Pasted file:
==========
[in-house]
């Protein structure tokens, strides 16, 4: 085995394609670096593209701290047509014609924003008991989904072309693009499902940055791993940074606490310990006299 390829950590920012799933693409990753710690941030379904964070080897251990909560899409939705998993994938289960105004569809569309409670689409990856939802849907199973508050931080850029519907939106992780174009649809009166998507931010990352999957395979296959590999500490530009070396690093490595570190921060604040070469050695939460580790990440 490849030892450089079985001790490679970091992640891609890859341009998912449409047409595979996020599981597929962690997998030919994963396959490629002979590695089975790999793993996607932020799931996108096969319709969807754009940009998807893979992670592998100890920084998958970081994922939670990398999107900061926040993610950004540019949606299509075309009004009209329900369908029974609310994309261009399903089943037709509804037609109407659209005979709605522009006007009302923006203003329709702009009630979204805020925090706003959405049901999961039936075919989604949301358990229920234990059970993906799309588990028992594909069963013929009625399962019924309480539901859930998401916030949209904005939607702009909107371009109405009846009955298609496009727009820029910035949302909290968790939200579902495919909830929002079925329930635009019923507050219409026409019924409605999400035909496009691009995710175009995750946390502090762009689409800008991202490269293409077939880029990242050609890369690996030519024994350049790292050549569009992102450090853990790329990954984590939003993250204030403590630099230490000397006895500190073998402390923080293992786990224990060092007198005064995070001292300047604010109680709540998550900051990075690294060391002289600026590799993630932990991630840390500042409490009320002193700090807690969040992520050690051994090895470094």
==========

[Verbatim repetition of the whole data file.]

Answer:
[in-house]
């Protein structure tokens, strides 16, 4: 085995394609670096593209701290047509014609924003008991989904072309693009499902940055791993940074606490310990006299 390829950590920012799933693409990753710690941030379904964070080897251990909560899409939705998993994938289960105004569809569309409670689409990856939802849907199973508050931080850029519907939106992780174009649809009166998507931010990352999957395979296959590999500490530009070396690093490595570190921060604040070469050695939460580790990440 490849030892450089079985001790490679970091992640891609890859341009998912449409047409595979996020599981597929962690997998030919994963396959490629002979590695089975790999793993996607932020799931996108096969319709969807754009940009998807893979992670592998100890920084998958970081994922939670990398999107900061926040993610950004540019949606299509075309009004009209329900369908029974609310994309261009399903089943037709509804037609109407659209005979709605522009006007009302923006203003329709702009009630979204805020925090706003959405049901999961039936075919989604949301358990229920234990059970993906799309588990028992594909069963013929009625399962019924309480539901859930998401916030949209904005939607702009909107371009109405009846009955298609496009727009820029910035949302909290968790939200579902495919909830929002079925329930635009019923507050219409026409019924409605999400035909496009691009995710175009995750946390502090762009689409800008991202490269293409077939880029990242050609890369690996030519024994350049790292050549569009992102450090853990790329990954984590939003993250204030403590630099230490000397006895500190073998402390923080293992786990224990060092007198005064995070001292300047604010109680709540998550900051990075690294060391002289600026590799993630932990991630840390500042409490009320002193700090807690969040992520050690051994090895470094």